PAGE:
What Does A Latent Print Examiner Do (including Their Typical Day at Work)

Alyssa OmandacCareer, Overview

Salary, Job Description, How To Become One, and Quiz

Latent Print Examiners

Latent print examiners are in the business of gathering and identifying fingerprints. They might do it at a crime scene or they can work at a police station. Take a look at some of their duties.


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A latent print examiner is in charge of the identification process of fingerprints on a crime scene. They will take photographs and use different methods of identification, including running them through the FBI’s Fingerprint identification System. They will also prepare reports on the fingerprint evidence and the methods they used to identify the fingerprints. They can even be called into court to testify.

What they do

Latent print examiners are in the business of gathering and identifying fingerprints. They might do it at a crime scene or they can work at a police station. Take a look at some of their duties.

Lift Fingerprints from Surfaces

One of the things that latent print examiners do is lift fingerprints from surfaces. They lift them from cars, guns, walls, documents, windows, and anywhere else that someone may have left a print behind. When you lift the fingerprints, you will use one of a number of processes including dusting, ALS (alternative light source), cyanoacrylate, chemical developers, and more.

Analyze the Fingerprints

Another thing that latent print examiners do is analyze the fingerprints that are lifted. For example, the latent print examiner might take the latent prints and compare them to known prints by running the image through the FBI database. They can also compare the prints to other evidence from a crime scene.

Testify in Court

Latent print examiners also testify in court. If you are an expert, you will tell the judge and jury how the prints were lifted and explain how they are a match. This requires in-depth knowledge of fingerprints and the process of lifting them and comparing them.

Write Report of Fingerprints

The latent print examiner also has to write a report on the fingerprints. It is important to write a report stating how the prints were lifted, how they were preserved, and how they were matched to the individual. It is necessary to keep a clean chain of command to ensure that the evidence is not damaged or called into question.

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What is the job like


You get to be part of a team

If you enjoy solving crimes and being part of a team, you will have an important role on this team. You will work together with detectives to solve crimes.

You get to solve mysteries

Sometimes the fingerprint evidence is the only evidence that solves the mystery surrounding unusual circumstances. You get to solve that mystery by identifying the prints of the person who is unknown.

You get to testify in court as an expert

This is a specialized field that requires experience and training, and you will testify in court as to your findings. The attorneys, judge, and jury are relying on your testimony as a crucial part of the case.

Your job is interesting

You will have a job where you are working on different crimes all the time. You might even have a number of cases going on at the same time.


You are under a lot of pressure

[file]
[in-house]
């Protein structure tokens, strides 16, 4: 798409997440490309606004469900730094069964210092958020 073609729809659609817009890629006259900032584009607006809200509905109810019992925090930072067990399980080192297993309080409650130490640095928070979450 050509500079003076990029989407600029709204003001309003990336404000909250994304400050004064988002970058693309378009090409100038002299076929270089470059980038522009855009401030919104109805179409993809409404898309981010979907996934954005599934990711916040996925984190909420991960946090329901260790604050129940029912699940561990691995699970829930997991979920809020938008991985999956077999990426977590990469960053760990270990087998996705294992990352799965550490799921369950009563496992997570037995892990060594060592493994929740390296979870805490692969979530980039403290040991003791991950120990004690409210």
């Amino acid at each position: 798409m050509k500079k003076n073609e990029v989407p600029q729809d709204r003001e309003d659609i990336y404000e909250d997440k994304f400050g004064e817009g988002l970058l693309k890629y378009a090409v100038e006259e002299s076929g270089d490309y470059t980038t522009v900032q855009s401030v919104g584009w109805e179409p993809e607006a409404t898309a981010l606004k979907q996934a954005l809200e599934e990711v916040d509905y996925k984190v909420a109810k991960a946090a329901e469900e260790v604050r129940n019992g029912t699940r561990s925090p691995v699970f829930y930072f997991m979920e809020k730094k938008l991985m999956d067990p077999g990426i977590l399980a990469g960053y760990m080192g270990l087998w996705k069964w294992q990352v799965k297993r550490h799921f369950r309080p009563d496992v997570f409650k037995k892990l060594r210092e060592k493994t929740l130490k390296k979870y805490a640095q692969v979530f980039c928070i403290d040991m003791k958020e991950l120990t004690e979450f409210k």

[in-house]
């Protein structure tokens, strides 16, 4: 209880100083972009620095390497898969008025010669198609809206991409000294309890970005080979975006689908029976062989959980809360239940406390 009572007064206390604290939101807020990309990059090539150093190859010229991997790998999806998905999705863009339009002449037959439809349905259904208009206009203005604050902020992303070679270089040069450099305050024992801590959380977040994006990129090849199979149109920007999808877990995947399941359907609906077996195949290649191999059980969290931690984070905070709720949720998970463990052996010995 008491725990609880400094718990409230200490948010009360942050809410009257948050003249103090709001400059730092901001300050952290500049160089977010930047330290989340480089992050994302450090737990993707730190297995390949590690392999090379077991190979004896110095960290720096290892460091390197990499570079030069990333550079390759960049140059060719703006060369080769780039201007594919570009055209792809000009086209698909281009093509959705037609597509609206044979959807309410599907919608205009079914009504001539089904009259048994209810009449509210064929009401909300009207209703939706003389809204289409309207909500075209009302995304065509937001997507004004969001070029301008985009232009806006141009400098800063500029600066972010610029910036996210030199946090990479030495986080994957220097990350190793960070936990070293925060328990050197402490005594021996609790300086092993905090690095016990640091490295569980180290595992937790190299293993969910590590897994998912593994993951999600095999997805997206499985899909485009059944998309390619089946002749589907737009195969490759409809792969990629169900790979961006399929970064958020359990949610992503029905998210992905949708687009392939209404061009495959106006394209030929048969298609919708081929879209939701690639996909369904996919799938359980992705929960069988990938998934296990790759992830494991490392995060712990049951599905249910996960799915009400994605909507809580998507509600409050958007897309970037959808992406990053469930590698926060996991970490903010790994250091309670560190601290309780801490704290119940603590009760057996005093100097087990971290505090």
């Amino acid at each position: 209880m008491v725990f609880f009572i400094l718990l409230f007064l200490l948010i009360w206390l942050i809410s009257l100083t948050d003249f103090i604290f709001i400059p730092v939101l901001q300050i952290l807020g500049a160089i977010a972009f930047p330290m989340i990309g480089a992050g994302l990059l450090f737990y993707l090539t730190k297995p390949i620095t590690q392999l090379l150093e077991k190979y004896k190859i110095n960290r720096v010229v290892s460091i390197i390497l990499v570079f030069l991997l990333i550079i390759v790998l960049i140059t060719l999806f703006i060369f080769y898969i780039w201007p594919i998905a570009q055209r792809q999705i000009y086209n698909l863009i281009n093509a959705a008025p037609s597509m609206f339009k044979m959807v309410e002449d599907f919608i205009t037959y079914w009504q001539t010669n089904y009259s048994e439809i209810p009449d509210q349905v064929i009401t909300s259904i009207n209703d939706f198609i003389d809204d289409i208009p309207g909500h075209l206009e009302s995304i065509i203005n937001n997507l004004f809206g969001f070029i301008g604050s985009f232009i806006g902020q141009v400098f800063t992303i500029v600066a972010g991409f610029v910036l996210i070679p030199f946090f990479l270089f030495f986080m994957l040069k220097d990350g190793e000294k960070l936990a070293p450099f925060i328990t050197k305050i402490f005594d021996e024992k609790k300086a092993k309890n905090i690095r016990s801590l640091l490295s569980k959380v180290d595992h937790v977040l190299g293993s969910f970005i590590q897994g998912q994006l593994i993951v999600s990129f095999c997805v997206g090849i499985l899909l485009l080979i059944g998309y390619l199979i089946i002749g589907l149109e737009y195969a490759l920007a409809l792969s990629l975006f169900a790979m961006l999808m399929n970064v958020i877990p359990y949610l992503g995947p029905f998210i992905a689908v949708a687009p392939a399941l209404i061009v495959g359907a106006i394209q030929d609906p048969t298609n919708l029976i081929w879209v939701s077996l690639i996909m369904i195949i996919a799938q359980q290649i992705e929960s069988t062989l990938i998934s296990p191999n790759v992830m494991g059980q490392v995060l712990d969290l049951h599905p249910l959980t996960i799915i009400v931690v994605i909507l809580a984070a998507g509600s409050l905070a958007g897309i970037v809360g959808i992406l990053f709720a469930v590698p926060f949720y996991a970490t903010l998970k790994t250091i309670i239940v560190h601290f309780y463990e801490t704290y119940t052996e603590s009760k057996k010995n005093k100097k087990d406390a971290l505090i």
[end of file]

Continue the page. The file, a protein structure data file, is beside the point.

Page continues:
You need to be accurate all the time because a mistake can have huge consequences. You could help convict an innocent person or you could be responsible for a criminal being set free.

You can work long hours

You might get called in late at night if a crime occurs and they need you.

Where they work

Police department crime scene investigations unit
Medical examiner’s office
Private firms

Latent print examiners usually work in a crime scene investigations unit. They might work for a police department or the FBI. They are usually called out to the crime scene to search for evidence and lift fingerprints. They can also work in a medical examiner’s office where they help to identify unknown people who are deceased. They can hold private jobs as well.

How to become one

Step 1: Get Certified as a Latent Print Examiner

You are required to go to an accredited fingerprint training course where you will receive 80 hours of instruction prior to certification. These courses are offered by the FBI, schools, and the International Association for Identification, among others. Once you complete the course and training, you can take the exam. You will receive a five-year certification.

Step 2: Get a Degree in Forensic Science

Although you are not required to get a college degree, getting one will give you a leg up in your career. You should decide what your goals are and whether it is worthwhile for you to pursue the degree.

Step 3: Apply for a Job

You should apply for a job at police departments, the FBI, or anywhere else you want to work as a latent print examiner.

Should you become one

Best personality type for this career

The Thinker

People with this personality likes to work with ideas that require an extensive amount of thinking. They prefer work that requires them to solve problems mentally.

You can read more about these career personality types here.

Latent fingerprint examiners need to be curious and enjoy solving puzzles. They also have a visual mind that can see and discern patterns in prints. They need to have attention to detail and be very patient and precise. They should also have good communication skills so that they can testify in court and write up a report. You should be friendly because you are going to work on a team.

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